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Soy not beneficial to bone health in women, says dietetics researcher

by Sherry Fisher - February 26, 2007

Ah, the allure of soy.

The little legume, touted as a “wonder food” that might fight heart disease, cancer, and osteoporosis, has stepped into the spotlight.

Supermarket shelves are packed with items containing soy.

There’s soy milk, cheese, yogurt, and a plethora of other products – even soaps and shampoos – that boast soy as a healthy ingredient. Consumers, always seeking quick fixes to improve their health, are buying lots of it.

“There’s a lot of hype around soy, but the research hasn’t shown significant benefits,” says Jane Kerstetter, associate professor of dietetics.

For the past decade, Kerstetter has been conducting research on how soy affects bone health in women.

“There’s been a huge explosion in the number of women who are increasing their consumption of soy products in an effort to use ‘natural’ treatments for chronic diseases,” she says.

“But our research has shown no beneficial effects of soy protein on calcium absorption and bone health. There’s even the potential for a slightly negative effect.”

Her research was recently published in the Journal of Nutrition.

Soy is a complex food containing a variety of compounds that can influence calcium homeostasis and skeletal balance, Kerstetter says.

“Because they are relatively low in the sulfur-containing amino acids, soy proteins have been thought to be potentially beneficial to absorption of calcium.”

The researchers evaluated the short-term effects of substituting soy protein for meat protein on calcium absorption and metabolism in healthy adult women.

There are “surprisingly few studies that have investigated the effects of soy protein alone on calcium and bone metabolism,” Kerstetter notes.

“We found that the substitution of soy protein for meat protein does not improve calcium economy, as originally hypothesized,” Kerstetter says.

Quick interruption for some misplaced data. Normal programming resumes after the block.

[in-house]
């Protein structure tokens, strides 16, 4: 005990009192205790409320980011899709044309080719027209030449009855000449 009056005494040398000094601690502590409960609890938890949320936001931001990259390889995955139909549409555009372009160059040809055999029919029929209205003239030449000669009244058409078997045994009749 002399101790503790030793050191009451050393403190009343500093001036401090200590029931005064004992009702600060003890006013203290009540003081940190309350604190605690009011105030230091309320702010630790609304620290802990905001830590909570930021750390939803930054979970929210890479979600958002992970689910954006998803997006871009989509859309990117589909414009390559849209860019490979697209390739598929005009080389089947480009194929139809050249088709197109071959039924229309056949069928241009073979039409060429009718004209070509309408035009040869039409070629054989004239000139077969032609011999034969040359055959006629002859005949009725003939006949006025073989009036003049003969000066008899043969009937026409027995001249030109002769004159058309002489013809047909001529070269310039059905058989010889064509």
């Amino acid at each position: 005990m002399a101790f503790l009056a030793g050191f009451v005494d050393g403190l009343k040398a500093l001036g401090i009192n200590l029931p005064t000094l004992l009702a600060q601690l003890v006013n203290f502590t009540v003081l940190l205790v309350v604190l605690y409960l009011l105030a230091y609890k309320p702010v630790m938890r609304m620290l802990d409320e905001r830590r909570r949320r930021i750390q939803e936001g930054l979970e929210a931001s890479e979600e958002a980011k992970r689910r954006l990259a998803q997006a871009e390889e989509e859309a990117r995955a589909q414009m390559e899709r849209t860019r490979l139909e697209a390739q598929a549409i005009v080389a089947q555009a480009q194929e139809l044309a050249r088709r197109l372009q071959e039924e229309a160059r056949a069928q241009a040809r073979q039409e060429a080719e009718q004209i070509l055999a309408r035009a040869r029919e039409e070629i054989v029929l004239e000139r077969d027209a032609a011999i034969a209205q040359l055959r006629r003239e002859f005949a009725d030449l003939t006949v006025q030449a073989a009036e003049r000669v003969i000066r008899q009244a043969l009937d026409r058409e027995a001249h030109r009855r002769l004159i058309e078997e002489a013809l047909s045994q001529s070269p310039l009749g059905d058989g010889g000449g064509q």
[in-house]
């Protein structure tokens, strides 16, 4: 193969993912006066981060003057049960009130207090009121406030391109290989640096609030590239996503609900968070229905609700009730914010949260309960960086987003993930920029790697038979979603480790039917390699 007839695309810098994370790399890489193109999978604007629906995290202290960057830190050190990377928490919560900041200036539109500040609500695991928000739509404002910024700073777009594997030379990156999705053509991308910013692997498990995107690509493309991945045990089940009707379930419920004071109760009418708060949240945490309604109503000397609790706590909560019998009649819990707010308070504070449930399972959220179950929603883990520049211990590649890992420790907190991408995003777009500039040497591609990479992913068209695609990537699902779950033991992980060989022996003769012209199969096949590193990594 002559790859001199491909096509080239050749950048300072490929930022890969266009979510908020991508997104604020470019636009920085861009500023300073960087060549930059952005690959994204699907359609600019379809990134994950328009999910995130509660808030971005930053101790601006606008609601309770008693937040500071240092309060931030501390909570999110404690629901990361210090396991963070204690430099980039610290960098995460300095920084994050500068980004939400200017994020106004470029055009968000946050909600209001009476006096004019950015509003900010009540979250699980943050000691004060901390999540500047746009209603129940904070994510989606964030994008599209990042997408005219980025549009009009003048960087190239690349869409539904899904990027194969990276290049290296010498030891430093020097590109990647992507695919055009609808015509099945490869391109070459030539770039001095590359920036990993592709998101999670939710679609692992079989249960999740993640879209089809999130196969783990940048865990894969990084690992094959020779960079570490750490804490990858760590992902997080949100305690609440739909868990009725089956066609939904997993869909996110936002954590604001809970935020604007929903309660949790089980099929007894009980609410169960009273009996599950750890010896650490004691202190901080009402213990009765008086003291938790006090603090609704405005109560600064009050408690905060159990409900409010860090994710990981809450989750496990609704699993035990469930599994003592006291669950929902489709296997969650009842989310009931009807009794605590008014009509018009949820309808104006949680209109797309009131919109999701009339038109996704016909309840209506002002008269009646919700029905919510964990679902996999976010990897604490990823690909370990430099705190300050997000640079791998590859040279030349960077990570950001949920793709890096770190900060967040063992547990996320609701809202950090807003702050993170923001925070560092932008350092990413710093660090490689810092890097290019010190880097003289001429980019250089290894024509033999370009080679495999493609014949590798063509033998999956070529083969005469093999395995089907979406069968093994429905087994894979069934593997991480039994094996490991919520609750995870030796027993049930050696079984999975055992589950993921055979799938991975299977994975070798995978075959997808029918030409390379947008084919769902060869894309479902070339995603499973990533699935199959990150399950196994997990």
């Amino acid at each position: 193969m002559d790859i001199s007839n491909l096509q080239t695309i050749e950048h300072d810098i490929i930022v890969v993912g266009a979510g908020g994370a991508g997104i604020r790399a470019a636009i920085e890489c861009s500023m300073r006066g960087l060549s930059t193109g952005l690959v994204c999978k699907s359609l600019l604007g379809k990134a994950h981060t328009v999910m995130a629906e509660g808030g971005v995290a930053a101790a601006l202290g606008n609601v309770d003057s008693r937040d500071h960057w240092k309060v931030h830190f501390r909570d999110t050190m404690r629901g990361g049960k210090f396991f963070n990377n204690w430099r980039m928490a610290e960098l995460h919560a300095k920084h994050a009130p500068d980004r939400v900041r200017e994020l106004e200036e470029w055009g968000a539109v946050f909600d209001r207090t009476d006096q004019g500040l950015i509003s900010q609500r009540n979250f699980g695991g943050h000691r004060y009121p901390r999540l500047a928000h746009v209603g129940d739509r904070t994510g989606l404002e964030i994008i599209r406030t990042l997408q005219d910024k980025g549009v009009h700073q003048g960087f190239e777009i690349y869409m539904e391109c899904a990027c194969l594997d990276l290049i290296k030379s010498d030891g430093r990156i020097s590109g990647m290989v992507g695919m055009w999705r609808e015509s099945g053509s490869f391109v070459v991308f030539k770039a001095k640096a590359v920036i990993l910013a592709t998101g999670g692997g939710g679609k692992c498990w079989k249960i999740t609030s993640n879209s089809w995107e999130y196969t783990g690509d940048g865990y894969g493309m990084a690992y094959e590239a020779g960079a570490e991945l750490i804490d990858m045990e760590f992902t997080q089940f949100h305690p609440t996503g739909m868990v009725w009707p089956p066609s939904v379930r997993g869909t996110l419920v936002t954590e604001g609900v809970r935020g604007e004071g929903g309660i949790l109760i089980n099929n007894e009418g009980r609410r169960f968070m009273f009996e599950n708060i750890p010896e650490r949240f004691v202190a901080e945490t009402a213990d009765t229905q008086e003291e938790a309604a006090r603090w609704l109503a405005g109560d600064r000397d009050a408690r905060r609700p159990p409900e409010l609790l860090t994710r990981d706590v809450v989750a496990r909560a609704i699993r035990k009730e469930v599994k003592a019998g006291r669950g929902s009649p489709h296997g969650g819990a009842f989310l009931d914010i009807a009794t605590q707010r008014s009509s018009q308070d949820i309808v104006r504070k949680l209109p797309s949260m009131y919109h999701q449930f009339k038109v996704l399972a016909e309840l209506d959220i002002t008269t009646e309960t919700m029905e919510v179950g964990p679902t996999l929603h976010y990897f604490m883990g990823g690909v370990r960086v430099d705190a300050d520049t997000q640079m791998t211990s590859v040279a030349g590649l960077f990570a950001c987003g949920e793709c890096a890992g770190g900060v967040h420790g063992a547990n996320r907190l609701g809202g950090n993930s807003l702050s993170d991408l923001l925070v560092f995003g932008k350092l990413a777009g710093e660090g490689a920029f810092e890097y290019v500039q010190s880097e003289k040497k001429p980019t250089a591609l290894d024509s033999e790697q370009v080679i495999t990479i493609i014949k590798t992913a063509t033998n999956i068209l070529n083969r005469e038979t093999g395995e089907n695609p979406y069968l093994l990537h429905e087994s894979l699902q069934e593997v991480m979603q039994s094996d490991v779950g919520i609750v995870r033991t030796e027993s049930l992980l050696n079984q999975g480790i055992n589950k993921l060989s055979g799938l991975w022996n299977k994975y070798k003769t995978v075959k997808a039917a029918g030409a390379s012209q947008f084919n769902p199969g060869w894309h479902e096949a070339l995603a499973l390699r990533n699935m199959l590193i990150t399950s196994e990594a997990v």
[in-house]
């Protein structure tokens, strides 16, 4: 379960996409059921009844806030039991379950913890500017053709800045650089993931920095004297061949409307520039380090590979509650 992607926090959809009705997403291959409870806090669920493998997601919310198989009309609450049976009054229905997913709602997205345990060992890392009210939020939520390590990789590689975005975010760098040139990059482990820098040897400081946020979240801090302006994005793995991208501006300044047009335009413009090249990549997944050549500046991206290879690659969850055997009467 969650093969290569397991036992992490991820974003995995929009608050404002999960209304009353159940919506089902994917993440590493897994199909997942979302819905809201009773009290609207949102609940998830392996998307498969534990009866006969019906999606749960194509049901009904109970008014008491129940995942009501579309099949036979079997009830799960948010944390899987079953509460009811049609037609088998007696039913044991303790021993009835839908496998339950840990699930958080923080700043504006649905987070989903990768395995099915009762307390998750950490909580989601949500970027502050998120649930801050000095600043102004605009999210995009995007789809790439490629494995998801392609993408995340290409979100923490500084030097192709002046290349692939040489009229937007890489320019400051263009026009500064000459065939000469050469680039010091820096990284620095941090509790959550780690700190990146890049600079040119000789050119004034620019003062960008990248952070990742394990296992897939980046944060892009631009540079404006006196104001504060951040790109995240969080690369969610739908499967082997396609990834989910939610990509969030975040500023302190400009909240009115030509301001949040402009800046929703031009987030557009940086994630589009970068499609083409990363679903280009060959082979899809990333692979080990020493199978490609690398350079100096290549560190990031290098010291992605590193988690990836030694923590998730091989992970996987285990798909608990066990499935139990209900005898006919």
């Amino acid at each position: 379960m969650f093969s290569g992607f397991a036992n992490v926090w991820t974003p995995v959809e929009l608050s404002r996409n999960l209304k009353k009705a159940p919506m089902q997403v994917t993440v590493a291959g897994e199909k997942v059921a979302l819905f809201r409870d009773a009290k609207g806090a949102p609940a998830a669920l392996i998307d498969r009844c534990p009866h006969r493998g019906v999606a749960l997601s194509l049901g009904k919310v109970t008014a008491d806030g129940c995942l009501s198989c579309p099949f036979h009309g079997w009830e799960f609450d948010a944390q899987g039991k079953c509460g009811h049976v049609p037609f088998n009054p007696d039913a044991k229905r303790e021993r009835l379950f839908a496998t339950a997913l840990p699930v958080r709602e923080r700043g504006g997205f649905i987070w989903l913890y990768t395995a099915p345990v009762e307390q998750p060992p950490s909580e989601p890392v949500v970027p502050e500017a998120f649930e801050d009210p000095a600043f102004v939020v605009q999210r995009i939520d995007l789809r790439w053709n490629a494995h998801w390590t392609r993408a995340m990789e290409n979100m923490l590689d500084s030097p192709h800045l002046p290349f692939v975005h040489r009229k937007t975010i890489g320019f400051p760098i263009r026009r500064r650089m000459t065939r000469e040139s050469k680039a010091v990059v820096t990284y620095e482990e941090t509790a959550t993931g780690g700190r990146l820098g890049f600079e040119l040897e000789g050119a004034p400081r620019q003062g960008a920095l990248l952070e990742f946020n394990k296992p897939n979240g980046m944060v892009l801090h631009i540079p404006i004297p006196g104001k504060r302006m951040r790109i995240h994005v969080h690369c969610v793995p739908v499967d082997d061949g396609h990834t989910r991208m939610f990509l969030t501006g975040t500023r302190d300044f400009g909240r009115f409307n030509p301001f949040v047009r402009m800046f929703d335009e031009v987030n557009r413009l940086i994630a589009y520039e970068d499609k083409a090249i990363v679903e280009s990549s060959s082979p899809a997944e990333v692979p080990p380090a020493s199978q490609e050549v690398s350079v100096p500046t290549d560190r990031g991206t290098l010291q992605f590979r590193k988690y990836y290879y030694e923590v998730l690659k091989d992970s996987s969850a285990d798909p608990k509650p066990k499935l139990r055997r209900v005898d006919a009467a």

“If anything, the soy-induced changes could be interpreted as detrimental to calcium balance, in that there was a trend toward a decline in intestinal calcium absorption. Basically, we found that soy isn’t necessarily helpful to bones in calcium absorption and the way we metabolize it.”

Jane Kerstetter, an associate professor of allied health sciences
Jane Kerstetter, an associate professor of allied health sciences, recently completed a study showing that soy protein may have a negative effect on calcium absorption in women.
Photo by Jordan Bender

She says that because including protein in the diet is an important regulator of calcium absorption, women who are substituting soy proteins for meat proteins may require an increase in dietary calcium and/or vitamin D to compensate for reduced bio-availability.

In the randomized crossover study, 20 healthy women consumed four experimental diets: low-protein meat-based, high-protein meat-based, low-protein soy-based, and high-protein soy-based.

“We compared how subjects’ calcium metabolism changed with each treatment,” Kerstetter says. Soy powder was added to cereal, juice, or soup. Blood and urine tests determined bone activity.

The data indicated that when soy protein is substituted for meat protein, there’s a decline in calcium absorption.

“This is a strong study,” she says.

“These were healthy women who ingested tightly controlled metabolic diets. We found no beneficial effects of soy protein on calcium, and even the potential for a slightly negative effect.”

She adds, “Women who drink a lot of soy milk, eat a lot of tofu, tempeh, or any other soy product might do well to increase calcium absorption concurrently, with a calcium supplement.”

Does soy have any health benefits?

“The results of studies have been inconsistent at best,” Kerstetter says.

“There’s a certain romance that people have about soy. Soybeans are almost a religion. People have beliefs and ideas and the marketing is heavy. But it’s just a bean.”

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